Tuesday, January 21, 2014

Lay down Sally! (The difference between laying and lying)

Another word I've heard used incorrectly quite a bit is the word "lay down" or "laying down". People generally mean "lie down" or "lying down", but they evidently don't realise that.

To lie down is a verb that means a person or animal is somehow resting horizontally on a surface, be it a mattress, a sofa, or a bed of straw, or other type of surface.  To lay or to lay down are simply not verbs at all, at least not on their own.

I frequently hear people say things like "I was laying on the sofa for a while", or a really popular one is to tell your dog "Go lay down!" Neither of these are correct.  They should say "I was lying on the sofa for a while" and "Go lie down!"

The reason for this is that lying does not require a direct object, whereas laying does. For example:

I'm going to lie down for a nap.

You should lay the book down on the table first.

In the first sentence, you are describing, using verbs, what you will do.  In the second sentence, "the book" is the direct object--you are actually doing something with an object.

Where it becomes complicated is when you switch to past tense.  The verb "to lie" is an irregular verb and takes on the form "lay" in the past tense.  So you wouldn't say "I lied down for a nap" but "I lay down for a nap".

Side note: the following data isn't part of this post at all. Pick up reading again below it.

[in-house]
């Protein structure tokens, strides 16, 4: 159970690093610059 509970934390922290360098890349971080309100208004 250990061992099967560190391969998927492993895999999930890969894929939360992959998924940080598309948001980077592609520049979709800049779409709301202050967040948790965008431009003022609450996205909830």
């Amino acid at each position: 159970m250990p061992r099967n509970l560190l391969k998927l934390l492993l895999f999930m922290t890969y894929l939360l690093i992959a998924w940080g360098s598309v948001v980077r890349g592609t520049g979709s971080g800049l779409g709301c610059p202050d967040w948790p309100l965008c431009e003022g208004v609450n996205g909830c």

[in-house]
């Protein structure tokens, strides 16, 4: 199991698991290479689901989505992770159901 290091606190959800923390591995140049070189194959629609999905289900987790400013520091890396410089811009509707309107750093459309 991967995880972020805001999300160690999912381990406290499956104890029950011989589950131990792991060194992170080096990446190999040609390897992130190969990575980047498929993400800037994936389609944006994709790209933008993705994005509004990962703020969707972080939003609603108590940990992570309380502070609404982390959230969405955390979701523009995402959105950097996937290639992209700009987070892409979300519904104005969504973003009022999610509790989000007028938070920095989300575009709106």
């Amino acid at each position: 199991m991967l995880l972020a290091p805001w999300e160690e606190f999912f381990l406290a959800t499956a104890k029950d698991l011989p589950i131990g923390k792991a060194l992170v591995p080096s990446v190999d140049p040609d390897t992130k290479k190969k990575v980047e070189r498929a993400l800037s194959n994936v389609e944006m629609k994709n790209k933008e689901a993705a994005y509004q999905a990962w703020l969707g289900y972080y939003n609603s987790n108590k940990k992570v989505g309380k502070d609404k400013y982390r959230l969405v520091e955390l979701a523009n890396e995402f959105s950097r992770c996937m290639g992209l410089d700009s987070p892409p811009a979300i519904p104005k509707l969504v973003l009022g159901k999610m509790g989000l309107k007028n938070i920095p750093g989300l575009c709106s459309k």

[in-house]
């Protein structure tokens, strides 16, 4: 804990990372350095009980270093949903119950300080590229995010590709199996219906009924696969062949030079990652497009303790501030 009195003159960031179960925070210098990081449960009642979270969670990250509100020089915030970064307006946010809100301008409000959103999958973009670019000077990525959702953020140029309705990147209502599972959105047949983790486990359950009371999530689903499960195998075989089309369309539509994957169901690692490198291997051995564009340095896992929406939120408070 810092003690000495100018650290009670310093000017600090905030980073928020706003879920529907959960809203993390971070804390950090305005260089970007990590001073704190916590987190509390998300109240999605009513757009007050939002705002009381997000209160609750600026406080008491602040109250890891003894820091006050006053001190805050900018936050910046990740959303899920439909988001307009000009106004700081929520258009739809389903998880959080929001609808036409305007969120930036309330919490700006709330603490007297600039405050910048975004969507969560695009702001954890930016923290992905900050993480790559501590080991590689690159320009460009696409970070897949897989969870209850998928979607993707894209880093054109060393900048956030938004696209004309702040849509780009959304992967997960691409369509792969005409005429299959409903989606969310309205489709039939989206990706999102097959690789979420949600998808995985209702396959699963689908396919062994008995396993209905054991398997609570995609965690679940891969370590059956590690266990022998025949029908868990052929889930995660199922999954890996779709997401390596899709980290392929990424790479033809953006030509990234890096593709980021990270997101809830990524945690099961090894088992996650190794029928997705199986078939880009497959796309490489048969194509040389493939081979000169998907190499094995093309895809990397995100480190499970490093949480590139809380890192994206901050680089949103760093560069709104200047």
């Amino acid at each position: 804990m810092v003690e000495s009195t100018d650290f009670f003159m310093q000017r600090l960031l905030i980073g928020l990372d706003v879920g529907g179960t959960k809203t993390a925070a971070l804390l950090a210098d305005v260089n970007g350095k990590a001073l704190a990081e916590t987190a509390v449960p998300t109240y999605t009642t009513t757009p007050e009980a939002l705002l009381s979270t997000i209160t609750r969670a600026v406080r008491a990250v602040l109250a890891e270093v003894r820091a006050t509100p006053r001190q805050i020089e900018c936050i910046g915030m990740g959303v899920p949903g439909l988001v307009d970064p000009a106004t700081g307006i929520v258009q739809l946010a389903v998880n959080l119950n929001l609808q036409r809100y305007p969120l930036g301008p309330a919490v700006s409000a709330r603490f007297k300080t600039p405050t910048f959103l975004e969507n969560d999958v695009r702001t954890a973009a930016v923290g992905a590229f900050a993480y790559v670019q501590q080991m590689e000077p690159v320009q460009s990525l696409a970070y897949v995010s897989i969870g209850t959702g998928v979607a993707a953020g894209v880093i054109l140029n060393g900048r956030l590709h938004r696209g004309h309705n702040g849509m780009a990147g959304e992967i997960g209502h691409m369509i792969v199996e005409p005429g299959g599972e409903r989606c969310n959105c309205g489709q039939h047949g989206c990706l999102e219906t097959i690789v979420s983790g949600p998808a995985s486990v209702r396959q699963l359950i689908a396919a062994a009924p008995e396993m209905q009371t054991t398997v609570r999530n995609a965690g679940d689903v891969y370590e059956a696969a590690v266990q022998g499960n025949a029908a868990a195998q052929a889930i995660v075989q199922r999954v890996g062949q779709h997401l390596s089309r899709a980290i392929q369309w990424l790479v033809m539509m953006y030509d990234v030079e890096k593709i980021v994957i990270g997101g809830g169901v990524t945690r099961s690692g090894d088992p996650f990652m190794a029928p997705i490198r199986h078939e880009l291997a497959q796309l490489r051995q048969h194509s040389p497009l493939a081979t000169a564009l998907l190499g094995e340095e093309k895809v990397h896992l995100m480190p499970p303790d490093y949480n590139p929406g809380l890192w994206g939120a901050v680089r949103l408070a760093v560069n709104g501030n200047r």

The past tense of "lay" is "laid". So "I laid the book down on the table before going out".

To add to all the fun, the past participle of "lie" is "lain", so "I had lain down for a nap, but the doorbell broke my slumber".

The past participle of "lay" is the same the past tense, "laid", so "I had laid the book down on the table before I went out, and now I can't find it!"

In my examples, I've used both verbs with the preposition "down", but that is not always required.  Consider,

It was lying around here somewhere (not, it was laying around here somewhere)

or

Lay the rocks over the dirt (not, lie the rocks over the dirt)

These are fun verbs to ponder if you're a grammar geek like me.  I researched this information some time ago because I was curious to know if lain and laid were British and American grammar differences in past participles and past tense, and I learned that I didn't actually realise there was much of a difference between lay and lie, so I was happy I had looked into it.

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